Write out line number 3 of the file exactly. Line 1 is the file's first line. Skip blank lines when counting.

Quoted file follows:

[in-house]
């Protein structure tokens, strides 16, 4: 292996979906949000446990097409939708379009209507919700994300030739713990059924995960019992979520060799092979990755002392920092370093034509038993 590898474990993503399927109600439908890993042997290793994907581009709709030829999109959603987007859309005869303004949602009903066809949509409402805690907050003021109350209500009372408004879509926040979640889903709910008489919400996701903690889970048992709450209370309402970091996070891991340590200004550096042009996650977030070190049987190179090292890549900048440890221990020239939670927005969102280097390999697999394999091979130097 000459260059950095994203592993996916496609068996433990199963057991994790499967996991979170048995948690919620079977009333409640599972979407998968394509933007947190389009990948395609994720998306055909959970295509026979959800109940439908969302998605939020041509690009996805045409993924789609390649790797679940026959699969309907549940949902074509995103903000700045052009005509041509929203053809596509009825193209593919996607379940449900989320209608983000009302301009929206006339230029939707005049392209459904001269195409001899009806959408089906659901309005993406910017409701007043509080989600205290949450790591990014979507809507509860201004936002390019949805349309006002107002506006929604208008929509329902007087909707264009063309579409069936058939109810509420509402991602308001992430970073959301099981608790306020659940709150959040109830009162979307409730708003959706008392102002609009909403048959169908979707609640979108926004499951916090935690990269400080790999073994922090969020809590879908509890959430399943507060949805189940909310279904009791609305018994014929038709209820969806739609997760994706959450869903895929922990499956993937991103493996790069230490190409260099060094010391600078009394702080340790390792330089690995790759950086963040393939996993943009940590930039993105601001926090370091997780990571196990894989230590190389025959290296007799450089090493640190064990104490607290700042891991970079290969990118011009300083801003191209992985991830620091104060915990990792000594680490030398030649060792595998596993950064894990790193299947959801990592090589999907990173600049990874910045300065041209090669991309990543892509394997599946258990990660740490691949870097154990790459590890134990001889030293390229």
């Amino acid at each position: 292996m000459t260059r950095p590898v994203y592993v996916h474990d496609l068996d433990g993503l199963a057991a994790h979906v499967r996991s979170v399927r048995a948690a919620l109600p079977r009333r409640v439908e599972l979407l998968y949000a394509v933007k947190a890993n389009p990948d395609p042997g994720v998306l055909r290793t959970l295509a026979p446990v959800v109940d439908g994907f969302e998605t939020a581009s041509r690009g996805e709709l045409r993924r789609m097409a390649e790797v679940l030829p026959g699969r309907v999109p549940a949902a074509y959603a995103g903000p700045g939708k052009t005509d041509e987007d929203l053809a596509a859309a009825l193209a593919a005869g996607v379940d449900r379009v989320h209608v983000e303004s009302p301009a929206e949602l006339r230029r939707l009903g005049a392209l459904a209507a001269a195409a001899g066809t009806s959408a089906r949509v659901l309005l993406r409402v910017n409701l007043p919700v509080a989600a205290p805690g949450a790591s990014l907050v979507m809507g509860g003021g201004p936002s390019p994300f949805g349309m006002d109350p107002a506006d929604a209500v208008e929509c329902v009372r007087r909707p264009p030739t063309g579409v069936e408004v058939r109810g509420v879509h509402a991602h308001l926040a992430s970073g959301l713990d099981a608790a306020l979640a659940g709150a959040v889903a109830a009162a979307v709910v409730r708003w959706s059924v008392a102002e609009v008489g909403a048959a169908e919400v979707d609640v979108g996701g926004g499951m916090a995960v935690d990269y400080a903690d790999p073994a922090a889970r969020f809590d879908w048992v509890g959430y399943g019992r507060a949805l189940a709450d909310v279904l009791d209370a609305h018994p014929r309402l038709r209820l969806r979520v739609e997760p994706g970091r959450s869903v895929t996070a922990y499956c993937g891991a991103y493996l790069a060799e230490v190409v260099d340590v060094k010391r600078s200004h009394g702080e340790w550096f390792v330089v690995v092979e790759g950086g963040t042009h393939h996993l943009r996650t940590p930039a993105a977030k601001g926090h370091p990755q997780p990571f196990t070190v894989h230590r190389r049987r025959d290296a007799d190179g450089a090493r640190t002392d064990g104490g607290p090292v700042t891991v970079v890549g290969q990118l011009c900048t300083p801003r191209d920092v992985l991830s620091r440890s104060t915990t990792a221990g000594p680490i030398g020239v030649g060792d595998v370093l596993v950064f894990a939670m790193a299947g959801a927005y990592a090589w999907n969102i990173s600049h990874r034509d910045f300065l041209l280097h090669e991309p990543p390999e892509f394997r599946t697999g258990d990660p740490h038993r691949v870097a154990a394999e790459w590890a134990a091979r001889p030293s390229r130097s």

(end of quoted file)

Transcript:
């Amino acid at each position: 292996m000459t260059r950095p590898v994203y592993v996916h474990d496609l068996d433990g993503l199963a057991a994790h979906v499967r996991s979170v399927r048995a948690a919620l109600p079977r009333r409640v439908e599972l979407l998968y949000a394509v933007k947190a890993n389009p990948d395609p042997g994720v998306l055909r290793t959970l295509a026979p446990v959800v109940d439908g994907f969302e998605t939020a581009s041509r690009g996805e709709l045409r993924r789609m097409a390649e790797v679940l030829p026959g699969r309907v999109p549940a949902a074509y959603a995103g903000p700045g939708k052009t005509d041509e987007d929203l053809a596509a859309a009825l193209a593919a005869g996607v379940d449900r379009v989320h209608v983000e303004s009302p301009a929206e949602l006339r230029r939707l009903g005049a392209l459904a209507a001269a195409a001899g066809t009806s959408a089906r949509v659901l309005l993406r409402v910017n409701l007043p919700v509080a989600a205290p805690g949450a790591s990014l907050v979507m809507g509860g003021g201004p936002s390019p994300f949805g349309m006002d109350p107002a506006d929604a209500v208008e929509c329902v009372r007087r909707p264009p030739t063309g579409v069936e408004v058939r109810g509420v879509h509402a991602h308001l926040a992430s970073g959301l713990d099981a608790a306020l979640a659940g709150a959040v889903a109830a009162a979307v709910v409730r708003w959706s059924v008392a102002e609009v008489g909403a048959a169908e919400v979707d609640v979108g996701g926004g499951m916090a995960v935690d990269y400080a903690d790999p073994a922090a889970r969020f809590d879908w048992v509890g959430y399943g019992r507060a949805l189940a709450d909310v279904l009791d209370a609305h018994p014929r309402l038709r209820l969806r979520v739609e997760p994706g970091r959450s869903v895929t996070a922990y499956c993937g891991a991103y493996l790069a060799e230490v190409v260099d340590v060094k010391r600078s200004h009394g702080e340790w550096f390792v330089v690995v092979e790759g950086g963040t042009h393939h996993l943009r996650t940590p930039a993105a977030k601001g926090h370091p990755q997780p990571f196990t070190v894989h230590r190389r049987r025959d290296a007799d190179g450089a090493r640190t002392d064990g104490g607290p090292v700042t891991v970079v890549g290969q990118l011009c900048t300083p801003r191209d920092v992985l991830s620091r440890s104060t915990t990792a221990g000594p680490i030398g020239v030649g060792d595998v370093l596993v950064f894990a939670m790193a299947g959801a927005y990592a090589w999907n969102i990173s600049h990874r034509d910045f300065l041209l280097h090669e991309p990543p390999e892509f394997r599946t697999g258990d990660p740490h038993r691949v870097a154990a394999e790459w590890a134990a091979r001889p030293s390229r130097s």